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New ARPANSA study finds no link between mobile phone use and brain cancers

A study lead by the Australian Radiation Protection and Nuclear Safety Agency (ARPANSA) published with the British Medical Journal Open found no link between the use of mobile phones in Australia and incidence of brain cancers.

Mobile phones have transformed the telecommunications industry over the last few decades. They allow us to reach out to our friends and family, and connect to the internet from almost anywhere. Mobile phones are used daily by the majority of the Australian public, with recent consumer surveys conducted by the Australian Communications and Media Authority showing that more than 90% of Australians are using mobile phones.

The ARPANSA study, conducted in conjunction with The University of Wollongong, Monash University and the University of Auckland, looked at the incidence of different types of brain tumours in adults including glioma, glioblastoma and meningioma diagnosed between 1982 and 2013. The brain cancer diagnoses of 16 825 cases was compared with the uptake of mobile phone subscriptions in Australia.

Main findings

The study found: 

  • The overall brain tumour rates remained stable throughout this period and showed no increase when compared with the increase of mobile phone use in Australia
  • There was an increase of glioblastoma during 1993 and 2002 which was attributed to better diagnostic techniques with advances made in magnetic resonance imaging (MRI) technology
  • Although mobile phone use has risen rapidly since 2003 there has been no increase in any brain tumour types since then.
  • Since 2003 there has also been no increase in brain tumours of the temporal lobe, which is the location most exposed when using a mobile phone.

A large number of studies have been performed to investigate whether mobile phones pose a potential health risk. It is the assessment of ARPANSA and other national and international health authorities, including the World Health Organization (WHO), that there is no established evidence that the use of mobile phones causes any health effects. However, some previous studies that have compared the mobile phone use between brain cancer cases and healthy controls have shown a weak association between heavy mobile phone use and brain cancer. The current study further showed that if this association was true then the brain tumour rates would be higher than those that are observed.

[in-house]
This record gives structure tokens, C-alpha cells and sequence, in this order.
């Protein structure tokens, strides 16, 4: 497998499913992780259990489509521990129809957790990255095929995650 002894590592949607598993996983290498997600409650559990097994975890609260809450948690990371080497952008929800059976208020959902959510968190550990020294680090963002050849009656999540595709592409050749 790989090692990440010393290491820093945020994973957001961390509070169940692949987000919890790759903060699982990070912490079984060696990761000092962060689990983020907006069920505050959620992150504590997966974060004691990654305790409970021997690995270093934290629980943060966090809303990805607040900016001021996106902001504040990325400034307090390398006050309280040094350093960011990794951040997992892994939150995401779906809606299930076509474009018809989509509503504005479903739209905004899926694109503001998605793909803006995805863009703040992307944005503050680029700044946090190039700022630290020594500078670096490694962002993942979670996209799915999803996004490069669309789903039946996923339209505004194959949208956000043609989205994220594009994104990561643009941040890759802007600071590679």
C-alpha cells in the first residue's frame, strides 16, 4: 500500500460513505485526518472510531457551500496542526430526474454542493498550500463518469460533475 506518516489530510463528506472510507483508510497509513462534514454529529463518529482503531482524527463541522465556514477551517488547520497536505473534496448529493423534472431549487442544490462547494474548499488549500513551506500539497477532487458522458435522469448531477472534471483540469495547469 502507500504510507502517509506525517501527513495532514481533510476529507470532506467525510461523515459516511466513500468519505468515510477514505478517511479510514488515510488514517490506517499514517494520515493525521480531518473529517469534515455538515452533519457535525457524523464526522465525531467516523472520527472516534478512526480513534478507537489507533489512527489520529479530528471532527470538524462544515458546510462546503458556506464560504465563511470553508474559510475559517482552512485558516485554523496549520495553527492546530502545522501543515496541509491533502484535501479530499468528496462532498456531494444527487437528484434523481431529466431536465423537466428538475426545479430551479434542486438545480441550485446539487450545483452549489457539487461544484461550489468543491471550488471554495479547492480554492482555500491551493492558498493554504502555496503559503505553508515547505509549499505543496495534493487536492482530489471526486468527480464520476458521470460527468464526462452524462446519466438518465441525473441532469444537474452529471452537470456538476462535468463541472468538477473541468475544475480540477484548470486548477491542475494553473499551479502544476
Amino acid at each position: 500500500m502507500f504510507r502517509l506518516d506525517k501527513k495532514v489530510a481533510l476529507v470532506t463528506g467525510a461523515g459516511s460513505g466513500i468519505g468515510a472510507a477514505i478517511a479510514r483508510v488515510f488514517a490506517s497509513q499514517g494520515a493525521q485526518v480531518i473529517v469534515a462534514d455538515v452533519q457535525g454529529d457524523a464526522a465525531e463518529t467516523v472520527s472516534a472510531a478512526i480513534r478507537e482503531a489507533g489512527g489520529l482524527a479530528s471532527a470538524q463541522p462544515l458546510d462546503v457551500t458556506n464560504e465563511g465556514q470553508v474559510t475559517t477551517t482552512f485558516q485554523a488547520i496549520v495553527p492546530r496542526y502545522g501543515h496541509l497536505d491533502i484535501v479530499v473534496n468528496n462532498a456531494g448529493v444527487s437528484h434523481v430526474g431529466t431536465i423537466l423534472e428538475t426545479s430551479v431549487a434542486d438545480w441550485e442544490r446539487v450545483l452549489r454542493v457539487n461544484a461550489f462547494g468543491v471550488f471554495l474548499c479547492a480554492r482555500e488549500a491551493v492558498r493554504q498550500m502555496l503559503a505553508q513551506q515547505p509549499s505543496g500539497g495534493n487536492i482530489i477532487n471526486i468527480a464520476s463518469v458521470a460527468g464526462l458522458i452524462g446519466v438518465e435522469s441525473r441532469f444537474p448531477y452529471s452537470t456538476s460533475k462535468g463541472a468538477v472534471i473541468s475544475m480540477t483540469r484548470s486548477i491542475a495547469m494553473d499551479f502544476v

Click here to download the study.

11 December 2018

Rat

Final NTP results cannot confirm mobile phone cause cancer in humans

The long awaited final results of the decade-spanning US National Toxicology Program on radiofrequency energy exposure has found no consistent effects in male and female mice and rats exposed to mobile phone signals for their whole life (2 years). However, in a sub-section of the study, researchers found that at the highest doses for the longest periods of time, cellphone radiation might cause a rare cancer in male rats. “High exposure to radiofrequency radiation (RFR) in rodents resulted in tumours in tissues surrounding nerves in the hearts of male rats, but not female rats or any mice, according to draft studies from the National Toxicology Program (NTP),” said a press release from the National Institute of Environmental Health Sciences where the program is headquartered.

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Interference to mobile networks - Buyer Beware!

Interference to the mobile network can cause calls to drop out, data speeds to drop and impact on network performance. In the worst case, it can prevent someone else from making a call to Triple Zero in an emergency. The ACMA has now made available a consumer factsheet on interference that explains some of the common causes of interference and what you should do if you are contacted by a mobile network operator about interference to their network.